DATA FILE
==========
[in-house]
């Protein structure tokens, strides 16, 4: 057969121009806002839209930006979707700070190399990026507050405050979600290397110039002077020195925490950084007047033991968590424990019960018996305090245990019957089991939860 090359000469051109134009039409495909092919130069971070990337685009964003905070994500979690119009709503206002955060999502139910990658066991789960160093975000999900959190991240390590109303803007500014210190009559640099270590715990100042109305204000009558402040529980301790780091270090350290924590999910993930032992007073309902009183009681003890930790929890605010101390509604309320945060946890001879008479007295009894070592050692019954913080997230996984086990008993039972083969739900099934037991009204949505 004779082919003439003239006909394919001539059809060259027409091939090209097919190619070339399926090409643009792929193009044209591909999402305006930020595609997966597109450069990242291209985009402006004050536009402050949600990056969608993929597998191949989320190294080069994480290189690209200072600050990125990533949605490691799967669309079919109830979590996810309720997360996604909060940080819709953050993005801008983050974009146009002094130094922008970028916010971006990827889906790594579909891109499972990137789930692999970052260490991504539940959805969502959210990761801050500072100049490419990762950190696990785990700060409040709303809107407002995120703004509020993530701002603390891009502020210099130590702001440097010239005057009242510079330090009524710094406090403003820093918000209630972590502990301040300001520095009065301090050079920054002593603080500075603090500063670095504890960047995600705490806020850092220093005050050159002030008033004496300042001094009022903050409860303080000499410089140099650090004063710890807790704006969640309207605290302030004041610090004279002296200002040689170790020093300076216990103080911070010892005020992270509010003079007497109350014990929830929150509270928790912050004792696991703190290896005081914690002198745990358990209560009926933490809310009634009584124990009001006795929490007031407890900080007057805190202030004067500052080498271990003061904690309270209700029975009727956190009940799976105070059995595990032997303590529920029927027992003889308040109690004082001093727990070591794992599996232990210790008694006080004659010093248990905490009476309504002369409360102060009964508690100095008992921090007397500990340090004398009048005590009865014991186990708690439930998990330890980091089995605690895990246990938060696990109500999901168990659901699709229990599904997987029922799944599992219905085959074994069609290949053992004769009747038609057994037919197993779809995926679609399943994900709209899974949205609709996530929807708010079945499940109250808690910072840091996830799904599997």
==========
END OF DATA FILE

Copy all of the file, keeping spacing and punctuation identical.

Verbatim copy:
[in-house]
């Protein structure tokens, strides 16, 4: 057969121009806002839209930006979707700070190399990026507050405050979600290397110039002077020195925490950084007047033991968590424990019960018996305090245990019957089991939860 090359000469051109134009039409495909092919130069971070990337685009964003905070994500979690119009709503206002955060999502139910990658066991789960160093975000999900959190991240390590109303803007500014210190009559640099270590715990100042109305204000009558402040529980301790780091270090350290924590999910993930032992007073309902009183009681003890930790929890605010101390509604309320945060946890001879008479007295009894070592050692019954913080997230996984086990008993039972083969739900099934037991009204949505 004779082919003439003239006909394919001539059809060259027409091939090209097919190619070339399926090409643009792929193009044209591909999402305006930020595609997966597109450069990242291209985009402006004050536009402050949600990056969608993929597998191949989320190294080069994480290189690209200072600050990125990533949605490691799967669309079919109830979590996810309720997360996604909060940080819709953050993005801008983050974009146009002094130094922008970028916010971006990827889906790594579909891109499972990137789930692999970052260490991504539940959805969502959210990761801050500072100049490419990762950190696990785990700060409040709303809107407002995120703004509020993530701002603390891009502020210099130590702001440097010239005057009242510079330090009524710094406090403003820093918000209630972590502990301040300001520095009065301090050079920054002593603080500075603090500063670095504890960047995600705490806020850092220093005050050159002030008033004496300042001094009022903050409860303080000499410089140099650090004063710890807790704006969640309207605290302030004041610090004279002296200002040689170790020093300076216990103080911070010892005020992270509010003079007497109350014990929830929150509270928790912050004792696991703190290896005081914690002198745990358990209560009926933490809310009634009584124990009001006795929490007031407890900080007057805190202030004067500052080498271990003061904690309270209700029975009727956190009940799976105070059995595990032997303590529920029927027992003889308040109690004082001093727990070591794992599996232990210790008694006080004659010093248990905490009476309504002369409360102060009964508690100095008992921090007397500990340090004398009048005590009865014991186990708690439930998990330890980091089995605690895990246990938060696990109500999901168990659901699709229990599904997987029922799944599992219905085959074994069609290949053992004769009747038609057994037919197993779809995926679609399943994900709209899974949205609709996530929807708010079945499940109250808690910072840091996830799904599997």